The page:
A glance at the past…
The Olivaint Conference of Belgium (OCB) takes its roots in France where, in July 1954, a group of Belgian students took part in a meeting organized by the Olivaint Conference of Paris, an organisation established in 1852 as the “Réunion de jeunes gens”, which aimed to provide French university students with complementary moral, political and intellectual education.
The Olivaint Conference of Paris was created in 1875 and then joined the “Réunion des jeunes gens”. Named after Father Pierre Olivaint sj (former Director of the “Réunion”, executed during the “Commune” insurrection in May 1871), the Olivaint Conference of Paris was originally aimed at Law and Political Sciences students but grew rapidly to include students from other fields as well.
Until the World War II, the Olivaint Conference of Paris focused on giving its members the opportunity to develop their spiritual life while preparing for future responsibilities and becoming leading French political, economic or social figures. After the war, the Olivaint Conference of Paris became a political club. Since that time, it aims to provide students, with no distinction as to educational background, beliefs, opinion, party or nationality, the opportunity to acquire new skills (oratory art, journalism…) with the view to exercise a political mandate in the future, at local or national level.
See also “Un cercle d’étudiants catholiques sous la Troisième République: la Conférence Olivaint, 1875-
Foundation of the Olivaint Conference of Belgium
As noted, a group of Belgian students attended a meeting of the Olivaint Conference of Paris in July 1954, followed by a 15 days seminar organised in Port-
Back to their home country delighted by their experience, the Belgian students started discussing the possibility to establish a similar organisation in Belgium. The decisive impulse came from Father Huvenne, a dynamic member of the Olivaint Conference of Paris, who came to Brussels to encourage the participants in the Port-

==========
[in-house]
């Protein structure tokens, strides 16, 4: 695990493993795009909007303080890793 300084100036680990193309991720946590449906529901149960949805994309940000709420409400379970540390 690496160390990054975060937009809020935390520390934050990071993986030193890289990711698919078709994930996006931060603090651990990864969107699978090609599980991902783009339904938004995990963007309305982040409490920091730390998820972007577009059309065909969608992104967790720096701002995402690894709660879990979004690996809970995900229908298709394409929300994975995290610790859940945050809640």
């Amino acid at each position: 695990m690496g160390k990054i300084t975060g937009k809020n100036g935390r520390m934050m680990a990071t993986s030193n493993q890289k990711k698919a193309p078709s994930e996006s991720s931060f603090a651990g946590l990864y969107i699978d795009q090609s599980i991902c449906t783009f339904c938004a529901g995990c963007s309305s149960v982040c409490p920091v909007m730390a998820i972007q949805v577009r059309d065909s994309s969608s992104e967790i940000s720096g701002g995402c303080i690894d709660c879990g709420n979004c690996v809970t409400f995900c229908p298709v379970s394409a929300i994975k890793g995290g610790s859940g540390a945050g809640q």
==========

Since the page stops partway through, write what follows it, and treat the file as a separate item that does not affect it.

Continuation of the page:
The take off
The early days of the Olivaint Conference of Belgium were difficult. Some members quickly left the boat once the stimulating “Port-
Originally, the organisation was composed mainly of students from Brussels. Nevertheless, the founders quickly decided to give a national dimension to the Conference Olivaint of Belgium. In July 1955, students from Namur took part in a French-
In the following years, the OCB structured its activities more rigorously: oral exercises were commented by a specialist and students started exercising their journalistic skills under the supervision of a new adviser (J.Naveau, lawyer and journalist). Several clusters were established by members studying at the same university, who then presented their work at plenary sessions where the students and experts commented on the form and debated the content thereof.
In 1957, lunch meetings were introduced where specific topics were discussed and debated with prominent actors of the Belgian economic, politic, or social scene. The same year, the magazine “Contact” was launched with the objective of informing the members and friends of the Olivaint Conference of Belgium about recent and upcoming activities and to disseminate the outcome of students’ journalistic efforts. Various symposia were also organised with guest speakers confronting their opinions on specific topical issues. It is also in 1957 that the Olivaint Conference expanded in Flandres with a cluster established by students of the University of Ghent.
The first eloquence contest took place in 1958. Originally, the theme of the contest related to the destination and issues selected for the yearly summer study session, but were subsequently left at each candidate’s discretion. It is also in 1958 that the Olivaint Conference of Belgium organised its first summer study session, following a pattern that is still used today. The country visited on that occasion was Israel.
In 1971, the OCB incorporated formally as a non-
The Conference without its founder
After the accidental death of its founder, Father Haumont sj, in 1981, the Olivaint Conference faced several challenges: the loss of a pillar of the organisation, the absence of an efficient secretariat, the maintenance of a complex alumni network, the continuity of the activities…
A Board of Directors composed of alumni was created to take on those challenges and Jean-
In 2005, the Olivaint Conference celebrated its 50 years of existence by organising a symposium at the Egmont Palace in Brussels, jointly organised with the Egmont Institute (Cf. Links) (formerly the Royal Institute for International Relations – IRRI). The event attracted many alumni and prestigious guests, including his Royal Highness the Prince Philippe of Belgium (cf. photo album). Programme / “Sécurité et défense de l’Europe” –
September 30th, 2004, the Olivaint Conference was awarded the title of “Royal Association”.
Since 2005, the Olivaint Conference undertook to modernise its structure and project to continue to responding to its core objective: teaching governance today to grow leaders for tomorrow. In the current Belgian political environment, the Olivaint Conference has become today a unique forum allowing young adults from the various Belgian communities to share experiences and ideas.